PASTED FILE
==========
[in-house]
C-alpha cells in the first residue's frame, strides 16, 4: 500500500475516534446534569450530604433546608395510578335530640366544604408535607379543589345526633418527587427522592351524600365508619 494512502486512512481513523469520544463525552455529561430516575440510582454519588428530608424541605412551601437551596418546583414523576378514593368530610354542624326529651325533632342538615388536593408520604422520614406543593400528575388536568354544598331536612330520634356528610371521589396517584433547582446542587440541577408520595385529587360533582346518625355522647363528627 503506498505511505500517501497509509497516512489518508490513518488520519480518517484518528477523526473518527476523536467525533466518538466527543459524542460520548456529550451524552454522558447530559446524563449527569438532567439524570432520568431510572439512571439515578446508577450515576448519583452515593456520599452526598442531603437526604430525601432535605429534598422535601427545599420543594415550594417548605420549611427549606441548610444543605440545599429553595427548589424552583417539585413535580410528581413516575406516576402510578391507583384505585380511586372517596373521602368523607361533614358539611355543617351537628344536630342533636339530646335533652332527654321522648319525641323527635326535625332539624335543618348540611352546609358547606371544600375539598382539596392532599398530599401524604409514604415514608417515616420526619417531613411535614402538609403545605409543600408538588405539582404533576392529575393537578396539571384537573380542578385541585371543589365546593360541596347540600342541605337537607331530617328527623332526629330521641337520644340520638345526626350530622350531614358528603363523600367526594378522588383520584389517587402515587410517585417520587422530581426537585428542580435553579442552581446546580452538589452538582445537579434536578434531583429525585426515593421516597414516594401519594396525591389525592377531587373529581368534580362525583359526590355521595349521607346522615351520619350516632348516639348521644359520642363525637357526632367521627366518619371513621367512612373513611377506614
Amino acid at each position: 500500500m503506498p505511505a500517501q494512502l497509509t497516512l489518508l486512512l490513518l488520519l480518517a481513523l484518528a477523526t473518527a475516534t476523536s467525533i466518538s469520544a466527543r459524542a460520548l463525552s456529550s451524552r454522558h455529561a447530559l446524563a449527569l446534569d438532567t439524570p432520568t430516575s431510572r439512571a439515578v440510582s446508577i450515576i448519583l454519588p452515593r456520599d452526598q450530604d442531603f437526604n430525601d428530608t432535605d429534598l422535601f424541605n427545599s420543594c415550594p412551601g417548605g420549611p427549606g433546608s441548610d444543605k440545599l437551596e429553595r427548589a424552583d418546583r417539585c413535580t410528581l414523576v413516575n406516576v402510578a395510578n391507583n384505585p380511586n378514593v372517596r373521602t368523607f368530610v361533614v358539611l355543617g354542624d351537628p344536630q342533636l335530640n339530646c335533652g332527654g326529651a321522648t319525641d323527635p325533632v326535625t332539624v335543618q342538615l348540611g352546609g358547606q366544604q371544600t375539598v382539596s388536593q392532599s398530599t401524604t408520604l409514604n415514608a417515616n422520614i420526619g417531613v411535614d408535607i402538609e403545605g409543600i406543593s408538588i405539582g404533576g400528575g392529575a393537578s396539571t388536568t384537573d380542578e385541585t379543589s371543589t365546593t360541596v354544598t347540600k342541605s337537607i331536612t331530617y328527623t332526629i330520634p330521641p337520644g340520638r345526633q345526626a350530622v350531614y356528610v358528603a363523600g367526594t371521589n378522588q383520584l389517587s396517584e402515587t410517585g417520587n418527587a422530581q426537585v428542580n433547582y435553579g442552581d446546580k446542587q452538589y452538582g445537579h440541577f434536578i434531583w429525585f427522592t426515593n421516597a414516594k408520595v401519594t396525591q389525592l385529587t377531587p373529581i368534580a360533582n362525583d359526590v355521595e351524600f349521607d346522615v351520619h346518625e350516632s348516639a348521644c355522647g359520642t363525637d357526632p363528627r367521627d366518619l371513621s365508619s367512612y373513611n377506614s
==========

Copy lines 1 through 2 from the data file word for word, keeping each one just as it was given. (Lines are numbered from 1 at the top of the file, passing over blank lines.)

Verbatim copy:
[in-house]
C-alpha cells in the first residue's frame, strides 16, 4: 500500500475516534446534569450530604433546608395510578335530640366544604408535607379543589345526633418527587427522592351524600365508619 494512502486512512481513523469520544463525552455529561430516575440510582454519588428530608424541605412551601437551596418546583414523576378514593368530610354542624326529651325533632342538615388536593408520604422520614406543593400528575388536568354544598331536612330520634356528610371521589396517584433547582446542587440541577408520595385529587360533582346518625355522647363528627 503506498505511505500517501497509509497516512489518508490513518488520519480518517484518528477523526473518527476523536467525533466518538466527543459524542460520548456529550451524552454522558447530559446524563449527569438532567439524570432520568431510572439512571439515578446508577450515576448519583452515593456520599452526598442531603437526604430525601432535605429534598422535601427545599420543594415550594417548605420549611427549606441548610444543605440545599429553595427548589424552583417539585413535580410528581413516575406516576402510578391507583384505585380511586372517596373521602368523607361533614358539611355543617351537628344536630342533636339530646335533652332527654321522648319525641323527635326535625332539624335543618348540611352546609358547606371544600375539598382539596392532599398530599401524604409514604415514608417515616420526619417531613411535614402538609403545605409543600408538588405539582404533576392529575393537578396539571384537573380542578385541585371543589365546593360541596347540600342541605337537607331530617328527623332526629330521641337520644340520638345526626350530622350531614358528603363523600367526594378522588383520584389517587402515587410517585417520587422530581426537585428542580435553579442552581446546580452538589452538582445537579434536578434531583429525585426515593421516597414516594401519594396525591389525592377531587373529581368534580362525583359526590355521595349521607346522615351520619350516632348516639348521644359520642363525637357526632367521627366518619371513621367512612373513611377506614